LONDON – The British budget to be unveiled Wednesday will be driven by three certainties: death, taxes and the desire of incumbent governments to win re-election.
Treasury chief George Osborne will, as tradition dictates, carry a battered red briefcase containing his budget into the House of Commons before outlining his tax and spending plans — a piece of annual theater more closely watched than usual because it comes seven weeks before a general election. Given the timing, politically motivated giveaways are widely predicted, even as the government forecasts years of austerity to rein in the budget deficit.
Record-low interest rates and inflation at 0.3 percent will reduce the government's borrowing costs by 20 billion pounds ($30 billion) over the next five years, providing room for pre-election largesse, economists suggest.
Osborne is expected to announce that the amount Britons are allowed to earn before they start paying income tax will rise by 10 percent to 11,000 pounds — equal to a 200-pound tax cut for 27 million people. A review of the taxes business owners pay on their properties will be formally announced together with measures to boost economic growth in northern part of the country, which has lagged behind the booming southeast.
But the most widely discussed measure may not even be part of the Osborne's drama-tinged budget.
The Guardian newspaper reported Monday that Osborne has drawn up plans to let parents leave homes worth up to 1 million pounds to their children without paying inheritance taxes. That would eliminate inheritance taxes for 27,000 families each year and reduce levies for those with 2 million pound estates by up to 140,000 pounds.
The measure is meant to help Prime Minister David Cameron's Conservative Party win back wealthier voters who are defecting to the U.K. Independence Party and its pledge to abolish inheritance taxes.
The tax break isn't guaranteed to be part of the budget outlined Wednesday because the Liberal Democrats, Cameron's coalition partners, are opposed. But leaking the plans before the budget sends a signal that Cameron intends it to become part of the election debate.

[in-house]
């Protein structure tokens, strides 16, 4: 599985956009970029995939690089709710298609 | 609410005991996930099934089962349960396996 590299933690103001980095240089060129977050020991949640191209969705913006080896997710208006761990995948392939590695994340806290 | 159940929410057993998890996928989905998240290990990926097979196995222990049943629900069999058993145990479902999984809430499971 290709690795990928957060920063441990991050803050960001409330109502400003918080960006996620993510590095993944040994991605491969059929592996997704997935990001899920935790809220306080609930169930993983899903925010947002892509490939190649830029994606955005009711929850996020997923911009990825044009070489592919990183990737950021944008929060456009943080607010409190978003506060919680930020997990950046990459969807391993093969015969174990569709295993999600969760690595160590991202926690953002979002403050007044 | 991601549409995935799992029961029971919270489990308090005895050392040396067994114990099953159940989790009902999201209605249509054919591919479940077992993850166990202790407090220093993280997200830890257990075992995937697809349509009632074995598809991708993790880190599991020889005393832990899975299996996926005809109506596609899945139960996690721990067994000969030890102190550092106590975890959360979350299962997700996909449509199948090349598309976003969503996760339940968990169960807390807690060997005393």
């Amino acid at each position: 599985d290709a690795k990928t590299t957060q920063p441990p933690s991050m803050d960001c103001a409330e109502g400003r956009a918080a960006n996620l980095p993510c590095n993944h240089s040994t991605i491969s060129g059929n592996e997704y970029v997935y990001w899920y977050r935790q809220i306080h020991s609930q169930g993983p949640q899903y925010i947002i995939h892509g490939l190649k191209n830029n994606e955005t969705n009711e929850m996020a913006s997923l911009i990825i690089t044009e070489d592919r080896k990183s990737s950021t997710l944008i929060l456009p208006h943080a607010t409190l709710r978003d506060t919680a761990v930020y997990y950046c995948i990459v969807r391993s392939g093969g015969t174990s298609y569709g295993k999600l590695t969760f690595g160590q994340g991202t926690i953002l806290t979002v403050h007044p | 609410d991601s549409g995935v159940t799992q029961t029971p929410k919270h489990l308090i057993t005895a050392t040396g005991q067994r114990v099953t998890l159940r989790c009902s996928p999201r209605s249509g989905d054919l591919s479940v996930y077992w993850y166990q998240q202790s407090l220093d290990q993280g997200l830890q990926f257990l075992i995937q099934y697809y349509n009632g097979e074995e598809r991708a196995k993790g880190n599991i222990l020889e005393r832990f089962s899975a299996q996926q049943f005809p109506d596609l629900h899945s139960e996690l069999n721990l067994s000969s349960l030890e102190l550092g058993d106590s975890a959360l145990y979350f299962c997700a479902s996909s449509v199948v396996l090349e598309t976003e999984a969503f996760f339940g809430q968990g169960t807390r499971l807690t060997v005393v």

"This is an old chestnut that's wheeled out before every election," Business Secretary Vince Cable, a Liberal Democrat, told the BBC. "It's very cynical. Given what we've just said about the pressures on the budget, if taxes can be cut — and it's very difficult within the present budget constraint — we've got to start at the bottom with people on low pay, not at the top."
In the six years through next April the coalition government will have cut departmental spending by 9.5 percent in real terms as it struggled to rein in a budget deficit swelled by the country's worst recession since the 1930s and the near collapse of the banking system, according to the independent Institute for Fiscal Studies.
The government credits these policies with helping Britain become one of the fastest growing developed economies. It expanded 3.2 percent in 2014, compared with Germany's 1.3 percent and the United States' 2.15 percent, according to IMF figures.
But the Labour Party says the cuts have been borne disproportionately by poor and working class people and are damaging the long-term health of the country.
Auditor General Amyas Morse stepped into the debate Tuesday, warning that Cameron's government had made deep cuts without sufficiently examining potential risks. The National Audit Office chief, who reports directly to Parliament, said cuts in local government spending had left less money available for social care.
The widely respected IFS said the next government will face two big problems: what role taxes should play in shrinking the deficit and how to manage the devolution of tax-setting powers to other parts of Britain. The government pledged to give more power to Scotland, Wales and Northern Ireland to undercut support for last year's referendum on Scottish independence.
No matter what promises are made ahead of the elections, though, history shows one thing is certain: the next government will increase taxes. After every election since 1992, the government has increased taxes by more than 5 billion pounds within 12 months, according to IFS.
While some of the coalition's innovations have been welcome, the government hasn't corrected long-term problems with the way tax policy is set, the IFS said in its pre-election analysis.
"Hyperactivity remains a concern with a perceived need to pull rabbits out of the hat," the IFS said. "So does short-termism, with a focus on firefighting and headline-grabbing rather than long-term strategy."